IEEE: The day analog TV dies...

Joe Bento joseph at
Fri Dec 5 15:19:14 CST 2008

Skywave propogation does not treat digital too kindly, as WOR in New 
York found out a while back.  Despite this fact, the FCC seems rather 
dense in the matter that the medium wave band is indeed influenced by 
the ionosphere, and that a local station may be affected by another 
thousands of miles away.  The bits and bytes are therefore confused, and 
even the analogue backup (still broadcast) gets drowned out in a mess of 
digital hash.  In the FCC's infinite wisdom, I believe that medium wave 
broadcasters have been authorized to broadcast 24/7 now. 

To make matters even more interesting, the USA is using Ibquity, whilst 
Canada is using DRM (as are American shortwave broadcasts).  We go and 
blow another chance to develop a world-wide standard for broadcasting, 
and have to go our own way.  Can't even take a portable radio to Canada 
now and expect it to work. 

But this topic was about TV...  A local broadcaster threw the digital 
switch the other night for 30 seconds.  As long as my TV remains 
connected to the cable box, I'm OK.  We lived with NTSC for 60 years.  
Now we have Digital ATSC ( always the same color?? ).  What happens when 
Moore's Law takes affect and we have new and improved digital 18 months 
down the road?  Does anyone honestly expect a TV today to now work 
another 10 years from now?  The standard congress decided on is probably 
already technologically obsolete.  Dammit, I want a bailout!

Joe, N6DGY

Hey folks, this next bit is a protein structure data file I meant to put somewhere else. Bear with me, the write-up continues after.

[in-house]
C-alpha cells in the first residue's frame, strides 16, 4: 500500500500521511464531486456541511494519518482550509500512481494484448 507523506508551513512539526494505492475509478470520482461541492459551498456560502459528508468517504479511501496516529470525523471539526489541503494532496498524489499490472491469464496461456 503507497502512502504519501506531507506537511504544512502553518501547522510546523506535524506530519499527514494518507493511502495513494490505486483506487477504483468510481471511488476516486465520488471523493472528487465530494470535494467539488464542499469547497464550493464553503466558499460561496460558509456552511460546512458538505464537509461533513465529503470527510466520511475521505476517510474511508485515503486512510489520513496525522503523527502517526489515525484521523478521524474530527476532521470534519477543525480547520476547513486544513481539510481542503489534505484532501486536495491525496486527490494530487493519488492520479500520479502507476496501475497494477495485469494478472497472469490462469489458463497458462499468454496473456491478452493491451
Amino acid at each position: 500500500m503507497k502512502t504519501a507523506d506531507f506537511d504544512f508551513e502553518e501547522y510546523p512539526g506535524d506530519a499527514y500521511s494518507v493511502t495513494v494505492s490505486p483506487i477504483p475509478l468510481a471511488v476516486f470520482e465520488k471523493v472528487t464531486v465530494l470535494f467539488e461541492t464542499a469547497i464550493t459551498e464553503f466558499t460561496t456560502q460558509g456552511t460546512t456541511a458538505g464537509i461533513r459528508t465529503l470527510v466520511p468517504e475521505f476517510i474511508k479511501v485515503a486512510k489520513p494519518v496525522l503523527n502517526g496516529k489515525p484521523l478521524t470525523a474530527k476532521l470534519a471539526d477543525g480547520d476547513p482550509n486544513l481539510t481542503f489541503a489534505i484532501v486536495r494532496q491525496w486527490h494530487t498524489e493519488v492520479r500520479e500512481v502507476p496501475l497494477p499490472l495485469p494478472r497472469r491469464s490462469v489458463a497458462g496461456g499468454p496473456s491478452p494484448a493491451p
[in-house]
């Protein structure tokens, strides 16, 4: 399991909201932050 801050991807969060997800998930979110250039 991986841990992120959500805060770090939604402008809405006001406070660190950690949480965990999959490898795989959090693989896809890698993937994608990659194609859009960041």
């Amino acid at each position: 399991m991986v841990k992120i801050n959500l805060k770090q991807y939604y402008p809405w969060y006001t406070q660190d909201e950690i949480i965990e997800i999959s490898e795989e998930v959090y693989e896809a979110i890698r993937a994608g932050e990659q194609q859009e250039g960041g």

Philip Miller Tate wrote:
> Hey Frank, why not do what AMRAD does best? Ignore the rubbish on TV,  
> and spend an evening listening to the radio. Digital radio. No, hang  
> on, analogue radio. No, there's nothing on analogue, so it had better  
> be digital. But the best DX is analogue... Umm...
> Computer games are fun, too.
> Phil M1GWZ
> On 5 Dec 2008, at 02:28, Frank Gentges wrote:
>> Should AMRAD have some sort of special event on Feb 17 to mark its
>> passing?  I assume they will pull the big switch all across the  
>> country
>> on midnight, Feb 16.
>> Perhaps we should set our VCRs to record the cutoff as seen at that  
>> time.
>> Or how about a commemorative gathering at some sports bar where  
>> they use
>> off the air signals on their large screen TVs.  We could all get some
>> sort of appropriate adult beverage to toast each other as the signal
>> disappears.
>> Perhaps a gathering on the AMRAD repeater to reminisce while the  
>> signal
>> fades to black.
>> Frank K0BRA
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